On this page:

Make sure your water tank does not get contaminated from a bushfire.

Bushfires can contaminate your water tank with:

  • debris
  • ash
  • fire retardants.

Other pollutants can also enter if you do not properly seal your water tank.

How to protect your water tank from bushfires

Cover your rainwater and water tanks. Disconnect your tanks from downpipes or inlet pipes as soon as you see any signs of bushfire in your area. These actions will prevent debris contamination, which may fall onto rooftops and into gutters that supply your tank.

You should only reconnect downpipes after the bushfire has passed and after cleaning your roof.

How to tell if bushfire has contaminated your water supply

The signs of water contamination include your water looking, smelling or tasting unusual. Do not use the water for drinking or food preparation. Do not give water to animals.

Boiling water does not remove fire retardants or other chemicals from your water.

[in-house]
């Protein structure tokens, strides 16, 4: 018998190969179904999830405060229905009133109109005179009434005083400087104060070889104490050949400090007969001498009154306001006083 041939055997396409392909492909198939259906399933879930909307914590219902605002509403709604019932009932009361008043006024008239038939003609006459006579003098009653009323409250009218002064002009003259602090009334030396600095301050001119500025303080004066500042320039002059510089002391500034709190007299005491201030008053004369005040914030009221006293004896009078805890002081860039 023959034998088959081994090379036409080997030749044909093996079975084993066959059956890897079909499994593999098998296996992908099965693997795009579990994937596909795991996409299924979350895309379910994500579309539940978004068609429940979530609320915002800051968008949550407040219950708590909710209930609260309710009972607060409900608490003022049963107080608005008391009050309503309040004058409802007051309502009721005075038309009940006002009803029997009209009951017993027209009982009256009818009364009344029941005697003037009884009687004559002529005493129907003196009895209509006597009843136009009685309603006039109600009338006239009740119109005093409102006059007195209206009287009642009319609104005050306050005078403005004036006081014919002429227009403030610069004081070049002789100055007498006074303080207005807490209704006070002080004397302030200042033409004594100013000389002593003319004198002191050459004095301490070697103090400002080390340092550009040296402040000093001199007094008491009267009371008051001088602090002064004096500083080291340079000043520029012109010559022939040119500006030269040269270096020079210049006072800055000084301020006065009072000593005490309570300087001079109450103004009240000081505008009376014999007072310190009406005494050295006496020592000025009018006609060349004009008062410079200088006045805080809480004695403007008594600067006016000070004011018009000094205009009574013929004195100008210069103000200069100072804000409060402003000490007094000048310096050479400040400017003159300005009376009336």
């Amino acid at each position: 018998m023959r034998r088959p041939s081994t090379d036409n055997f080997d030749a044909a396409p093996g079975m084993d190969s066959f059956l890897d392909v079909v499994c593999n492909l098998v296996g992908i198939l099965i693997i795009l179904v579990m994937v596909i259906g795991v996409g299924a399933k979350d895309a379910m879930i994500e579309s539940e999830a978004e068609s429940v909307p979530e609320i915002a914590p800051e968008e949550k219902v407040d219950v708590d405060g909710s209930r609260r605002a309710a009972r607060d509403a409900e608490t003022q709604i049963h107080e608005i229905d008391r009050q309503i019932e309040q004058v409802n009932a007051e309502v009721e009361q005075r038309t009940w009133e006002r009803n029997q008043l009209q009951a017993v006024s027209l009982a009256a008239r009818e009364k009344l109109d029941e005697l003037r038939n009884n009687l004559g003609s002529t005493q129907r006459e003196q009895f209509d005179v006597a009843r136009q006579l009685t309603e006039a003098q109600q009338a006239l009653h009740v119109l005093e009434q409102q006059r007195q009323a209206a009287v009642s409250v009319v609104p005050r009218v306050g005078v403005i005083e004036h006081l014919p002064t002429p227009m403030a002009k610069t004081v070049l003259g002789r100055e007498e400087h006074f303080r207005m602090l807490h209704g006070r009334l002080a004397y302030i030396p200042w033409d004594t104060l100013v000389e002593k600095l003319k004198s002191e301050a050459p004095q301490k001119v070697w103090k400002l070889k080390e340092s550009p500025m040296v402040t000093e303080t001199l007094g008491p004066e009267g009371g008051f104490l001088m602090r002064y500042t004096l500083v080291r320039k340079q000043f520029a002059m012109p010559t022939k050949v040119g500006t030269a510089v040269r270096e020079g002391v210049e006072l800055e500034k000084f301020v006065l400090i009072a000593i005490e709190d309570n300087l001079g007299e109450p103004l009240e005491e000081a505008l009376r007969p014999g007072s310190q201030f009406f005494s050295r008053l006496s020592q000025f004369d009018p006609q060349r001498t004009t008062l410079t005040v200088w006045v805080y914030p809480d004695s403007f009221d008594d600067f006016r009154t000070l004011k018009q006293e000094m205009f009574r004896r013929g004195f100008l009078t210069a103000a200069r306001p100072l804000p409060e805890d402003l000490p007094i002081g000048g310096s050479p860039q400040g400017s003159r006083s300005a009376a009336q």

Do not reconnect tanks until:

  • the rooftop is clean
  • the bushfire has passed
  • the smoke has subsided.

You can also get general advice from the Department of Health in relation to the following:

What you should do to protect your water tank after a bushfire

If you did not disconnect your downpipes before the bushfire passed, disconnect them as soon as possible. You can also:

  • activate the first flush diverters
  • block the inlet to the downpipes with waxed cardboard boxes or thick plastic.

Before reconnecting or opening the inlet to your downpipes, you should either:

  • hose off your roof catchment area
  • clean or wait for a good period of rain to flush and prevent contaminants from entering your tank.

Always take care when cleaning your roof manually. Finding a professional cleaner is a good option.

Before reusing your water for drinking purposes, contact your local council for advice.

Page last updated: 08/09/23